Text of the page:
Teens may also develop this mental health condition as a result of trauma. Experiencing severe loss or extreme trauma early in life might cause teens to develop an identity around their traumatic experiences. They may believe that they’re entitled to special treatment because of what they’ve experienced.

It’s likely that there’s not a single cause for narcissistic personality disorder. Instead, a young adult with NPD probably develops narcissistic traits due to a variety of factors.

How to Deal with a Teenager With NPD

Dealing with an NPD teenager can be difficult and overwhelming. Your teen may feel entitled to certain levels of treatment, or they might believe that the rules shouldn’t apply to them. NPD can also make some teens more sensitive to criticism, which can make it difficult to get them the help they need to correct inappropriate or unhealthy behaviors.

When it comes to how to deal with narcissistic personality disorder, thankfully, there are coping mechanisms and strategies that can teach you to effectively parent your teen. The teenage brain is still developing, and the right techniques could be instrumental in addressing these behaviors before your teen becomes an adult.

Try compliment sandwiches

It’s never easy to receive criticism, especially when you’re a teen with symptoms of NPD. If you have feedback or constructive criticism for your teenager, you can soften it by sandwiching things between two compliments. This might help to minimize distress and make your teen more receptive to what you have to say.

Don’t tolerate harmful behaviors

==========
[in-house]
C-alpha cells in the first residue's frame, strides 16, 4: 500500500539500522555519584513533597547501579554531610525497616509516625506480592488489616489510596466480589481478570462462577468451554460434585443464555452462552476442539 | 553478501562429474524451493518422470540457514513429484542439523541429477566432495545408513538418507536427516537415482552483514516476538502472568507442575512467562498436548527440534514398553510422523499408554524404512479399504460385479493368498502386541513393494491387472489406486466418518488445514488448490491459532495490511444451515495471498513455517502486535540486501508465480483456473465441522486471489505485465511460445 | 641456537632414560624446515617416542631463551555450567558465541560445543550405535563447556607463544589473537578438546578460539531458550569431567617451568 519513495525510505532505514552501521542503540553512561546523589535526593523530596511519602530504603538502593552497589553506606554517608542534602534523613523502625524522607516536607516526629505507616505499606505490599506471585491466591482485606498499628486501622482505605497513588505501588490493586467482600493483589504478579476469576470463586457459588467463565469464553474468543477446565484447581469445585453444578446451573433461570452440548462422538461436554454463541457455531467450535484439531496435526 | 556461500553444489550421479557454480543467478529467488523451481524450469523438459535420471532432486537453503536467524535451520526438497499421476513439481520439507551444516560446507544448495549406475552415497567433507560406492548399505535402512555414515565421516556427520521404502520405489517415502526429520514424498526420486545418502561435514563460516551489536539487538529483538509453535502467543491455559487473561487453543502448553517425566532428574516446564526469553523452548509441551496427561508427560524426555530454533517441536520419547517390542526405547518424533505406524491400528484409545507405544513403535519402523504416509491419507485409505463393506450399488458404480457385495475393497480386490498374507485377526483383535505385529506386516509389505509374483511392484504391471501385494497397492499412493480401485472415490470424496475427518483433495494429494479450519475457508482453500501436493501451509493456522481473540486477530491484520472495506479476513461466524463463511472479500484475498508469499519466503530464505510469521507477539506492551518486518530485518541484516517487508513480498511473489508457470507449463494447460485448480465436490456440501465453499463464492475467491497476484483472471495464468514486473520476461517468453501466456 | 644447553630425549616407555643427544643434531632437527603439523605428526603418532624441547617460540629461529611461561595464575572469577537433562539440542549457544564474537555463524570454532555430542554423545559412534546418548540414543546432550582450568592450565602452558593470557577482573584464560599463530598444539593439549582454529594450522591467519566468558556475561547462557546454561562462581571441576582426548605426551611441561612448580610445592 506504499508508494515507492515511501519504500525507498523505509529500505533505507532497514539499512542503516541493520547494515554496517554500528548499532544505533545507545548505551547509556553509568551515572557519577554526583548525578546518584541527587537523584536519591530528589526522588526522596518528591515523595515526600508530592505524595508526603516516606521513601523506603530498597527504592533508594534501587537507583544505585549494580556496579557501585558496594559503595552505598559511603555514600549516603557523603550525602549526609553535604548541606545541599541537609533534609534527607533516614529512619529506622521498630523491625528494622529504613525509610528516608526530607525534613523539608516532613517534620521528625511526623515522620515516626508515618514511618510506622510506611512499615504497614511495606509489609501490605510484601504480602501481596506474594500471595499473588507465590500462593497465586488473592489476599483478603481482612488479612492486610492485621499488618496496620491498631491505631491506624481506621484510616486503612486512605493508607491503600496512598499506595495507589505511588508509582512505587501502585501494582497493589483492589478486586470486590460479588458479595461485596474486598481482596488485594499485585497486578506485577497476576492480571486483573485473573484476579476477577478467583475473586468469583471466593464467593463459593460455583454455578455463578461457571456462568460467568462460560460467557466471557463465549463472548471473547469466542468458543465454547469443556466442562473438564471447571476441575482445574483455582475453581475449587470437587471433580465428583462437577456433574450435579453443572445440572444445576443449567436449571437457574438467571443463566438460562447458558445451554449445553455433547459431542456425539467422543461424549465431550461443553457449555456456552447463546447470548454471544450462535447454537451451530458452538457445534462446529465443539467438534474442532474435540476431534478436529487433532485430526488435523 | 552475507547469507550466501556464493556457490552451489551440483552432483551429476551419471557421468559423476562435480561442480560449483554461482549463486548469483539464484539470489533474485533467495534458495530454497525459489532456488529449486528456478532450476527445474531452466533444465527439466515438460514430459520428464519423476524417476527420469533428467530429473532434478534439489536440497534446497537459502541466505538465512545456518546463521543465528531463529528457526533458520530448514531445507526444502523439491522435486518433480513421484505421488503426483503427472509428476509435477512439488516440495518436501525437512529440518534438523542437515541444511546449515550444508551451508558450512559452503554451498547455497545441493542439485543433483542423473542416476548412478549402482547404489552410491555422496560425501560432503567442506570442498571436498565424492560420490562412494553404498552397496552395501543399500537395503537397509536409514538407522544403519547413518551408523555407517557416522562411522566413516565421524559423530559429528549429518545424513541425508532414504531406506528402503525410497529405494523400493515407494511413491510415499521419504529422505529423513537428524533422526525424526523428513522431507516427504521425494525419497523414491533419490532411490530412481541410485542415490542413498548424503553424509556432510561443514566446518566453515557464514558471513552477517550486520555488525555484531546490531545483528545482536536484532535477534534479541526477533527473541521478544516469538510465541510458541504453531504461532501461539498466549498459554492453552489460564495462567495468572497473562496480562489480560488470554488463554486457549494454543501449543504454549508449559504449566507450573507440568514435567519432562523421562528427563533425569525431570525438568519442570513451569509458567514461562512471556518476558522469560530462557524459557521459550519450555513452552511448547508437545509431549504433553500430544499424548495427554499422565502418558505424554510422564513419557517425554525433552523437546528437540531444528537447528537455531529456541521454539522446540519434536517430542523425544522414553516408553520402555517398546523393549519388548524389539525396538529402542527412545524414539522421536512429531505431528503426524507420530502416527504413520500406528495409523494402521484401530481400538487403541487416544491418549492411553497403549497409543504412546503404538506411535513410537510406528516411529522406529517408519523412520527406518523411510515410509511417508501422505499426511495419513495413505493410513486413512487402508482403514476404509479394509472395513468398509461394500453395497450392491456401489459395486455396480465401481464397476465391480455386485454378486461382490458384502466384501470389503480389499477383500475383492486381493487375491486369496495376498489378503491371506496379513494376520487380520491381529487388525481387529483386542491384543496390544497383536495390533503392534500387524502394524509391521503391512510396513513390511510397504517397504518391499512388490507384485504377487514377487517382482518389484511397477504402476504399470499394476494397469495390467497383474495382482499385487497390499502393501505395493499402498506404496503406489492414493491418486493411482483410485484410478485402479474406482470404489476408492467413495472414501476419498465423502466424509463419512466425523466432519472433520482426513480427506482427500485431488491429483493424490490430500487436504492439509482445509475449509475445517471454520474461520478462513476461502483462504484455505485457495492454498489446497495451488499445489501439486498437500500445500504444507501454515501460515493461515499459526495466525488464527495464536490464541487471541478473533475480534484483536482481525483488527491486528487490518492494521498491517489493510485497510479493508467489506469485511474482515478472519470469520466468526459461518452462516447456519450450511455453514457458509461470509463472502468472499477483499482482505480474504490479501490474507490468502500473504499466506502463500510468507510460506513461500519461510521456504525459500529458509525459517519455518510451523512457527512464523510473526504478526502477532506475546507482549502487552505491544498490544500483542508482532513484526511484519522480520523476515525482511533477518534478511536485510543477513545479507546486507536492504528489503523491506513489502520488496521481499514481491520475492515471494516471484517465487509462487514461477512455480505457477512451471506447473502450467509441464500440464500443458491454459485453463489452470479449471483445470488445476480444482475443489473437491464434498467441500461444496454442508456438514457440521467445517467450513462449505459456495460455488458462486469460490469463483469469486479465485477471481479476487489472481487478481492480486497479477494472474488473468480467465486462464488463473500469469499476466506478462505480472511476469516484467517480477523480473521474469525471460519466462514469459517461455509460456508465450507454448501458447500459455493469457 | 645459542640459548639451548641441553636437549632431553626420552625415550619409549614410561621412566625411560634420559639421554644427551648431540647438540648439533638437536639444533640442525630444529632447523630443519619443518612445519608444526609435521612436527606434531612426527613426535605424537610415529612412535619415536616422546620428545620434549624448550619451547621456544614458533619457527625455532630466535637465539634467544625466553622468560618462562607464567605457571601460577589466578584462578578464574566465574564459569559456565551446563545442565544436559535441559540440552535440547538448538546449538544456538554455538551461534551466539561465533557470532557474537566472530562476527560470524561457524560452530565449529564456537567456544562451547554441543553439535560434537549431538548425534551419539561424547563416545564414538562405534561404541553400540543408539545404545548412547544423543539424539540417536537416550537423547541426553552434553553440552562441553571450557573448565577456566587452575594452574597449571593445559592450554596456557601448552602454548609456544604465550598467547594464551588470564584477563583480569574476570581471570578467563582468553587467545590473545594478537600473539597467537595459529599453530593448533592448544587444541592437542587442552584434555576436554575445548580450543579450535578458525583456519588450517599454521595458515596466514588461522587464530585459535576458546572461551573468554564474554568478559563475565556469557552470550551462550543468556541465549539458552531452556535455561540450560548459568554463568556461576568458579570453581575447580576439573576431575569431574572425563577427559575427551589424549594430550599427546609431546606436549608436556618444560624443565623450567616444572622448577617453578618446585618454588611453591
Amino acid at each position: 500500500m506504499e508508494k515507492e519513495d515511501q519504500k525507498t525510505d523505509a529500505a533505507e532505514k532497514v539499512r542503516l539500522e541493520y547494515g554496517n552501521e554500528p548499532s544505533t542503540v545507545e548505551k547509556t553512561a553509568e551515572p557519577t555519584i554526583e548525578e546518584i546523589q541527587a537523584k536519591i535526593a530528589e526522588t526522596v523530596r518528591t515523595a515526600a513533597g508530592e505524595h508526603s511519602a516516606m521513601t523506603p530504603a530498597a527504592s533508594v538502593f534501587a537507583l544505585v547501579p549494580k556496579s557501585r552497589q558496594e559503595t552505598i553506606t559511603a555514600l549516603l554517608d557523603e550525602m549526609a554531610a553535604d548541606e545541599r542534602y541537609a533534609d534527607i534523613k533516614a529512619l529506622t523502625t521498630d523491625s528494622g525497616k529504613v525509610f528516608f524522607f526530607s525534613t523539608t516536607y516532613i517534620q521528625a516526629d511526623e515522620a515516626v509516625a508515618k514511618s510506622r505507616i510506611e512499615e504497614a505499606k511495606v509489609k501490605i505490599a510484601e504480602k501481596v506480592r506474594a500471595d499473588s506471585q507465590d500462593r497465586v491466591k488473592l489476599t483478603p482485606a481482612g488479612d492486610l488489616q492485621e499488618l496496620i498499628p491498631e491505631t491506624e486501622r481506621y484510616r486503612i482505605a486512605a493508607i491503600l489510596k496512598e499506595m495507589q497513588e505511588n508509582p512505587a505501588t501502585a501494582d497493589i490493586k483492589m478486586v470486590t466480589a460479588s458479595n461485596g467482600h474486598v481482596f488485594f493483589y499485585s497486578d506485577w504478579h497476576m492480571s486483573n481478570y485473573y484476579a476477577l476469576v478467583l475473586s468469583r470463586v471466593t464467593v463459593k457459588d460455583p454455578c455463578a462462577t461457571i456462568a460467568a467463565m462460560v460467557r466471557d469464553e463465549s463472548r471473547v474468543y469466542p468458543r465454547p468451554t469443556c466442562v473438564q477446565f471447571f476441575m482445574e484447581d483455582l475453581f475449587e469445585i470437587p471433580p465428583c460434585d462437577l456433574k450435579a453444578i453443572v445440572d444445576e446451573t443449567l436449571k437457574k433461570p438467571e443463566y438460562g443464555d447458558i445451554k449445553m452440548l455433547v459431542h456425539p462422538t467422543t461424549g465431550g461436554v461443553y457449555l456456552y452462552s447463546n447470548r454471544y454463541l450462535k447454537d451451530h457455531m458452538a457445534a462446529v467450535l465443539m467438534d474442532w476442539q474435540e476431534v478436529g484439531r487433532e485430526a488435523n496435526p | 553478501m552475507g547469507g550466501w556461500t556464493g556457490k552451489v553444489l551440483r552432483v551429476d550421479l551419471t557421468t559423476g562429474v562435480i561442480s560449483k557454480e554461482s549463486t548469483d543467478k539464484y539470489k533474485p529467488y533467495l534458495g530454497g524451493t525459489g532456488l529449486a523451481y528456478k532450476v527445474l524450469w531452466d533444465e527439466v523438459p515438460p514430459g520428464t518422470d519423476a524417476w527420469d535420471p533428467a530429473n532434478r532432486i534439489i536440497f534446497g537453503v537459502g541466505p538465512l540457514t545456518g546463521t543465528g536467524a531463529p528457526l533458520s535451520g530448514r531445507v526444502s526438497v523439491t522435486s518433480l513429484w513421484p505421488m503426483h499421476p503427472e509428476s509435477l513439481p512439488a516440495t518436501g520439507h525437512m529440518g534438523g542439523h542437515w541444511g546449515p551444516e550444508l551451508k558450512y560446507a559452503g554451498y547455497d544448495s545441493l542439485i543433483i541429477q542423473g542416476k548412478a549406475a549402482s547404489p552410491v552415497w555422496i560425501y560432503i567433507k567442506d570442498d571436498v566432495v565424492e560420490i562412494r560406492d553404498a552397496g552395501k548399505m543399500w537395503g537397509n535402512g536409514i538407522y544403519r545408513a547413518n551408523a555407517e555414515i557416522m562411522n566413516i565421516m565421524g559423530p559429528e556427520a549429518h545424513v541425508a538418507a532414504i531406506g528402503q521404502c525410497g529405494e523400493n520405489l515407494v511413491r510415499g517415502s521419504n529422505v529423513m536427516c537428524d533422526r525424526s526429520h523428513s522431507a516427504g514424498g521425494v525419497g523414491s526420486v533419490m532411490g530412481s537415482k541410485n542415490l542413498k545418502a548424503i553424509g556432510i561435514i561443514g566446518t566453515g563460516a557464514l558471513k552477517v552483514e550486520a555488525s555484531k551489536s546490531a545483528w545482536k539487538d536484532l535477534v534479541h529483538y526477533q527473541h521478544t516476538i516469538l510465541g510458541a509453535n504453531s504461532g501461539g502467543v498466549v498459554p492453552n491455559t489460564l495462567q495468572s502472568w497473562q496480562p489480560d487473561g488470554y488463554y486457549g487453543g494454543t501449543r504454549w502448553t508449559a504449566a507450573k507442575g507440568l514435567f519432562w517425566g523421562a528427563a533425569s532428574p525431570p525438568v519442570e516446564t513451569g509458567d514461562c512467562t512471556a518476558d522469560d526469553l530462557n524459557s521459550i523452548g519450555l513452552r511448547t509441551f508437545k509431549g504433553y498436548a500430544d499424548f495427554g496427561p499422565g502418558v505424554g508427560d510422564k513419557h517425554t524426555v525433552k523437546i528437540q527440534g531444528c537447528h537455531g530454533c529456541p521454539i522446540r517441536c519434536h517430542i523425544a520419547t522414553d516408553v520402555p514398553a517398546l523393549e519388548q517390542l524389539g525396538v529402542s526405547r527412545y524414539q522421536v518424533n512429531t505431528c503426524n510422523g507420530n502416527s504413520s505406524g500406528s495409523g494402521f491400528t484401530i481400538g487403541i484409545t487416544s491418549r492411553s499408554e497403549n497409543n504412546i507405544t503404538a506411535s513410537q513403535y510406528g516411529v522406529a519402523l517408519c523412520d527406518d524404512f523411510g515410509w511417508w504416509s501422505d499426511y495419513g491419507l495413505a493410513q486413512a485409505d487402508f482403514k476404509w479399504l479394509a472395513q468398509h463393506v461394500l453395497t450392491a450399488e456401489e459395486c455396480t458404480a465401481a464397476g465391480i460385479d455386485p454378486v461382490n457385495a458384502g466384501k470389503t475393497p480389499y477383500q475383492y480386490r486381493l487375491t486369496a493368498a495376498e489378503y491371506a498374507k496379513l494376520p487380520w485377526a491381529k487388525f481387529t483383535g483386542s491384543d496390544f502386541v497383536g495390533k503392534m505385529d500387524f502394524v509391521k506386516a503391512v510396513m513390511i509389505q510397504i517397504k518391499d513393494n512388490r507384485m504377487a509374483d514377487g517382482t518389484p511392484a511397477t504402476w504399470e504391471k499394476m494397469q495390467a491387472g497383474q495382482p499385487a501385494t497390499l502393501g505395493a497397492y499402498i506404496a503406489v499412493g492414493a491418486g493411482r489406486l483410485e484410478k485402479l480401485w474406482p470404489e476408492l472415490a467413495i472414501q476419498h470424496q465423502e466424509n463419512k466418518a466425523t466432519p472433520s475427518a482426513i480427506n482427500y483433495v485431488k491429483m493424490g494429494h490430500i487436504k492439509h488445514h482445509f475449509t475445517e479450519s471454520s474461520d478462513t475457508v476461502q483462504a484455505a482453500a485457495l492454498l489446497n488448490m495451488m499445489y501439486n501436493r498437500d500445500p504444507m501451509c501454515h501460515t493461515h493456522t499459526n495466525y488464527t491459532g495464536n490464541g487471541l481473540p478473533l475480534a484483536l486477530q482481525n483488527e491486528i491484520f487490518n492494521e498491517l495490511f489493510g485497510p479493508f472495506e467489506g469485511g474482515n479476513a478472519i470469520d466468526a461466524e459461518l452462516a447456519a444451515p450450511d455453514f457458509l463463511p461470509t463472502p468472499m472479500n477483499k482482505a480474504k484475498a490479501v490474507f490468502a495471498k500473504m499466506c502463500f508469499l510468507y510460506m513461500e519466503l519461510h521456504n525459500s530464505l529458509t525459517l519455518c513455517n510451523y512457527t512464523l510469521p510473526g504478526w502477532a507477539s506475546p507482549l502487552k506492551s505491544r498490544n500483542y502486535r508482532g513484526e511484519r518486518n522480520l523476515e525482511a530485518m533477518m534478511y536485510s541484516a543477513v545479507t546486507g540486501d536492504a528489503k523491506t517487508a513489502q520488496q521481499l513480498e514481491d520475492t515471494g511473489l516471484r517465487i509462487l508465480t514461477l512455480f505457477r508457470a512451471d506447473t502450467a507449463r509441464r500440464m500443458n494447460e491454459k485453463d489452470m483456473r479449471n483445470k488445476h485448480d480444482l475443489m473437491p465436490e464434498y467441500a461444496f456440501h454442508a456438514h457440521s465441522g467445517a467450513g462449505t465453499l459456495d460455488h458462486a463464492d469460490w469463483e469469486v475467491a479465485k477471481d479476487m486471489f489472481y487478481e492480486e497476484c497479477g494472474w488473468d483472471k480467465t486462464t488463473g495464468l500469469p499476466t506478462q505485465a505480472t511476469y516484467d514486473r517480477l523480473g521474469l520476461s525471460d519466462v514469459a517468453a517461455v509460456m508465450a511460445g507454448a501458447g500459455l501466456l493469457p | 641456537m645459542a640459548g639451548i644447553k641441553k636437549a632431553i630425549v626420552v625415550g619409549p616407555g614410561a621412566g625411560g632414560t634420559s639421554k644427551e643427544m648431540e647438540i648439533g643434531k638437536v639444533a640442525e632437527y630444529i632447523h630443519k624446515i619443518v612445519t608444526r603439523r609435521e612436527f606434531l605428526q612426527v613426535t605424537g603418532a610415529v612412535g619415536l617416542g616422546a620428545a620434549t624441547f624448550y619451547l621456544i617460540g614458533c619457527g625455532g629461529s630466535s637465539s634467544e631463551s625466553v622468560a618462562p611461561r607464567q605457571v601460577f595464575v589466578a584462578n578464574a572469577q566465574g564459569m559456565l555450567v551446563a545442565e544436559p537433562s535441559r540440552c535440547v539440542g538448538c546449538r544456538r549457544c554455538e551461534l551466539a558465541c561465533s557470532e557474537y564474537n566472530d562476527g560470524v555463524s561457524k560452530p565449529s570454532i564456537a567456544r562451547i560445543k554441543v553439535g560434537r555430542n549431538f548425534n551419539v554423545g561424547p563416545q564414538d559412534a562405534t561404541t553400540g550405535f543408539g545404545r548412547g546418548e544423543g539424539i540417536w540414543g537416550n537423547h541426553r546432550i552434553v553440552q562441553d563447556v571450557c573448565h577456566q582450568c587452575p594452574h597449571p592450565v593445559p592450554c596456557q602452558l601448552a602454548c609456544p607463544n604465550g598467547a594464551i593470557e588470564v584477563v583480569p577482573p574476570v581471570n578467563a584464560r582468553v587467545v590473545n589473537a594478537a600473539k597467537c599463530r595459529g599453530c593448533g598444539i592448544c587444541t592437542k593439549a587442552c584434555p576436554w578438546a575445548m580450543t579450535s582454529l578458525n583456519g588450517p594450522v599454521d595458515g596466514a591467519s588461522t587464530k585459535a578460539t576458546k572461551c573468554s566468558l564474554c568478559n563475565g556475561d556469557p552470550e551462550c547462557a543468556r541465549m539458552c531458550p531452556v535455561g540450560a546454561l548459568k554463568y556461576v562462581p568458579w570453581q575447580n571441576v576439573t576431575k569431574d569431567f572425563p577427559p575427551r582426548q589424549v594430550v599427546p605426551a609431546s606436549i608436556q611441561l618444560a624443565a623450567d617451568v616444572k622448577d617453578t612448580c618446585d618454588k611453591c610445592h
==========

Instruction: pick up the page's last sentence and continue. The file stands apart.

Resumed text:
Even if your young adult reacts defensively to negative feedback, you shouldn’t allow them to treat you or others poorly. When your teen behaves badly, it’s important that you address the behavior as soon as possible. Explain how their actions can be hurtful or harmful to others.

Set boundaries

Teens with NPD often feel entitled to do what they want, when they want. By setting firm family boundaries and introducing structure to your teen’s life, you can teach them that there are rules they must follow. It’s likely that your teen will push back against these boundaries at first, but if you continue to enforce them, they’ll be more willing to accept them in time. Need more tips? Learn how to set boundaries with a narcissist.

Offer them choices

When a teen has narcissistic traits, they may feel like they shouldn’t have to do chores, homework, or other basic tasks. You can give your teen a sense of control by allowing them to choose between two different positive behaviors. For example, you could ask your teen if they’d like to do the dishes or take out the trash.

Work to build empathy

While low empathy is a symptom of NPD, it is possible to develop empathy over time. Reading and volunteer work are just a few of the many ways you can cultivate compassion in teens. When teens have negative interpersonal interactions, encourage them to put themselves in the other person’s shoes.